She Knows Mommas and Their Babies By Name

She’s spent nearly 30 years dedicating her career to nursing – most recently with Coleman Center for Women at IU Health University Hospital. Now Rhonda Potts is retiring.

She’s seen expectant moms who return for office visits carrying newborns in their arms. She’s watched those newborns grow and welcome siblings. It’s not unusual for patients at Coleman Center for Women to seek out Rhonda Potts for a quick “hello” or a hug. She’s pretty much dedicated her career to women’s health, starting as a post partum nurse.

Over the years, she’s celebrated with women who have delivered their first child, and she’s also mourned with those who have lost their precious little one.

“A good day is when a patient says, ‘I feel so much better after talking to you.’ That’s my ‘wow’ card,” said Potts. A bad day is when we have a baby loss – someone suffers a miscarriage.” She dabs at tears as she remembers the worst day of her career – when a mom lost her infant at 37 weeks.

“It was maybe 12-15 years ago, but it could have been yesterday. It will always stay with me,” said Potts. “I am thankful that I was able to stay calm and yet cry with her. Since then she has had two more babies and she always says, ‘you people know me. I couldn’t have gotten through it without you.’”

Such compassion is what endears patients and team members to Potts.

“She’s awesome. She is a very strong leader and excellent resource for staff, patients, and doctors. She is well versed in sound clinical judgment and knowledge,” said Leisa Tremper, a nurse who worked with Potts first in ambulatory triage and then at Coleman.

“We’ve made a great tag team. When I first started as front office supervisor at Coleman, Miss Rhonda was there to teach me,” said Kay Blackwell. “And when I became interim director at one point I had to go back to Kay and ask for help,” added Potts.

Nursing was a career choice that began with a love for science, said Potts, who grew up in Central Kentucky. In high school she was president of several clubs and started nursing school at Eastern Kentucky University while she was in her senior year.

“Science was a means to an end. I started working in a nursing home when I was in high school. I knew if I could make it there I’d make it anywhere,” said Potts. “I liked bedside care but I’ve always been interested in helping people but I also like to manage and organize.”

That attribute has served her well as her career evolved. In recent years, her primary role is providing medical consults through phone calls – averaging 60 a day.

“There are many patients who don’t want to come to the office so they call and ask lots of questions or send messages through the patient portal. Sometimes, I just ask them if we can talk. I learn a lot more when I hear their voice – the pain,” said Potts. There have been occasions when patients have asked to send her pictures of their condition – that can be compromising when dealing with women’s health.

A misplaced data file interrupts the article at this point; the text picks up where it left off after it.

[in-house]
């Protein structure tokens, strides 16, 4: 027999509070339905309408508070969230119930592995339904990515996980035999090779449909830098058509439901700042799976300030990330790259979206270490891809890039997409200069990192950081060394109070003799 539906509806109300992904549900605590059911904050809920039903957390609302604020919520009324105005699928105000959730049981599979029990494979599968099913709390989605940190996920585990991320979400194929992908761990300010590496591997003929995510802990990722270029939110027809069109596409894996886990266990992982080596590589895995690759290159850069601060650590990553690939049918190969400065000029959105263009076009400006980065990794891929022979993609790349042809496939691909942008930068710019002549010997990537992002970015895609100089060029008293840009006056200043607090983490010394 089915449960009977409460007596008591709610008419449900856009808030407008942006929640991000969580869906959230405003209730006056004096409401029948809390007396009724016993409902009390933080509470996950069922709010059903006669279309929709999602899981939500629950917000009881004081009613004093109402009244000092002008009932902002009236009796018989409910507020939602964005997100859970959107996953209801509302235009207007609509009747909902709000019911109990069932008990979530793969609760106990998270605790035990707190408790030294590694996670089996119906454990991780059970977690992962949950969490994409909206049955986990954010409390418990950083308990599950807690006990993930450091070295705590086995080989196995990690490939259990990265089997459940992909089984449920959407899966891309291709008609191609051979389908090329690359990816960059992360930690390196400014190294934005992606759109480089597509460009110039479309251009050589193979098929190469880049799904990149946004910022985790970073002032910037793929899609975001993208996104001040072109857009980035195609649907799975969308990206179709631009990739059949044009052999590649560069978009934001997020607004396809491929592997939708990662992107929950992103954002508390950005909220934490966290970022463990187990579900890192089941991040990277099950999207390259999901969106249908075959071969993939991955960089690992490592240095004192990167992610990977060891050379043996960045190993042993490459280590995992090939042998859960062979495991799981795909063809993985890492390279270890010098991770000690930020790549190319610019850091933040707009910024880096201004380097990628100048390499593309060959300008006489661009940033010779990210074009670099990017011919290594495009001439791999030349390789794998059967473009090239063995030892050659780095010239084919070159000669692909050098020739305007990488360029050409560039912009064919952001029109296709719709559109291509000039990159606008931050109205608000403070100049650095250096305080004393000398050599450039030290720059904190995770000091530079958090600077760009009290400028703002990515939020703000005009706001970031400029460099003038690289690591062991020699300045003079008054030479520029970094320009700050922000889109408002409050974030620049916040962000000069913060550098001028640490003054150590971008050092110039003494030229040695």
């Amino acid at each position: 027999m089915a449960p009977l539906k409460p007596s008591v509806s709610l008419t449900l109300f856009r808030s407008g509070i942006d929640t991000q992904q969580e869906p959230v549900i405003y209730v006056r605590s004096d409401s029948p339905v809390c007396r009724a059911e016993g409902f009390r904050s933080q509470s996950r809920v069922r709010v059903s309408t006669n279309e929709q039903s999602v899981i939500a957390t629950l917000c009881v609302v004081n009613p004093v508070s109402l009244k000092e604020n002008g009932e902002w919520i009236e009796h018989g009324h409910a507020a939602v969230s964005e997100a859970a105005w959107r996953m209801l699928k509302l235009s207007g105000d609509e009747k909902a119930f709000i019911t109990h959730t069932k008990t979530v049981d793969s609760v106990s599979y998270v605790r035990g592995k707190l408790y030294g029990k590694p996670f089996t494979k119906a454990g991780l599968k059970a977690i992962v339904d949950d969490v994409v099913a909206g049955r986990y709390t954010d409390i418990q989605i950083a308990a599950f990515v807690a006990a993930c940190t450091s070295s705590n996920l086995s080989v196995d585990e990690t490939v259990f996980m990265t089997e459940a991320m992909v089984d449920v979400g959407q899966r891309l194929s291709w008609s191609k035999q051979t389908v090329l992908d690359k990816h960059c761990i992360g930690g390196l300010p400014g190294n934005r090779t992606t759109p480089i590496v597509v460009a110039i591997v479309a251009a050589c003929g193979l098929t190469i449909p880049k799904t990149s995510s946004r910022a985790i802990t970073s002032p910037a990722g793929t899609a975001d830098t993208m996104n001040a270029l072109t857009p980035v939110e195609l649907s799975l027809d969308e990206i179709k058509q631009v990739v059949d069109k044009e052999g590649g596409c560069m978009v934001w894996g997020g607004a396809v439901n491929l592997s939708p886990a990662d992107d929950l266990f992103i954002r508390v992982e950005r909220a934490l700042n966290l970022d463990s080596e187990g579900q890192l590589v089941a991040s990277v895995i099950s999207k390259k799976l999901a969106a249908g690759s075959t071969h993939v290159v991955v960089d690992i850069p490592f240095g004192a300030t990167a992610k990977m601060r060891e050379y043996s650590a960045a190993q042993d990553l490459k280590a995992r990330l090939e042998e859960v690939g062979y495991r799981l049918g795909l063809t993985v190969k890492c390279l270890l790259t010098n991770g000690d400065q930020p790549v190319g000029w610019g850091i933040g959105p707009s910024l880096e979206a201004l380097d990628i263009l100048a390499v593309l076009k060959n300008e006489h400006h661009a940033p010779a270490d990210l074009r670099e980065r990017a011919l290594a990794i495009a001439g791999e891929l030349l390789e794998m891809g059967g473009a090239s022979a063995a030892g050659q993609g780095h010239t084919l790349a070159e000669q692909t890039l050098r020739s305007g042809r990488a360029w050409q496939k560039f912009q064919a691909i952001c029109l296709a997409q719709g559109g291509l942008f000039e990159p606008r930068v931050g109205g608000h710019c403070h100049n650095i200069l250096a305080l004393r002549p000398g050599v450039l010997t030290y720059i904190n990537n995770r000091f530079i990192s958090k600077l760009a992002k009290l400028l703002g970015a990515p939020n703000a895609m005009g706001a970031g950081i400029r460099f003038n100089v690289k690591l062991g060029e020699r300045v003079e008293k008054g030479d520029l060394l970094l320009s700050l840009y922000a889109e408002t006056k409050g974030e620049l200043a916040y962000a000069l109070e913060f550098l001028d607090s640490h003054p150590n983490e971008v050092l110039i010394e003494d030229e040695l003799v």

“ They don’t know me. They’re not going to run into me at the grocery store so they feel comfortable asking questions about sexually transmitted diseases, birth control and hormone replacement therapy. I’m glad they feel so comfortable but sometimes I just say, ‘you need to make an appointment and come into the office to be seen,’” said Potts. Sometimes she breaks the news to patients that their tests have come back abnormal and additional testing may need to be done.

“The main thing they want is confidence. They want to know the person they are talking to will everything she can to help them get the best care.  My job is to reassure them but also to make them understand how important it to follow through with their appointments,” said Potts.

Her caring ways have made Potts standout among her co-workers.

“I’ve worked with her 26 years. She’s sweet and kind and she’s also knowledgeable and straight forward,” said Kim Manuel, a patient care assistant. “We just love her to death and my favorite quote from Rhonda is, ‘Kim are you making the coffee or am I?’”

More about Potts:

  • She is married to Brian Potts. They have two adult children – a son and a daughter – and one grandson.
  • She will be retiring in Arizona to be closer to her children.
  • What would surprise people to learn about her? “I was a disco queen in the 70s and my husband and I have taken ball room dancing lessons.”
  • Advice to new nurses: “Pick a specialty. Decide what you want to do early on and stick with it. Learn all you can and you will excel.”

— By T.J. Banes, Associate Senior Journalist at IU Health.
   Reach Banes via email at T.J. Banes or on Twitter @tjbanes.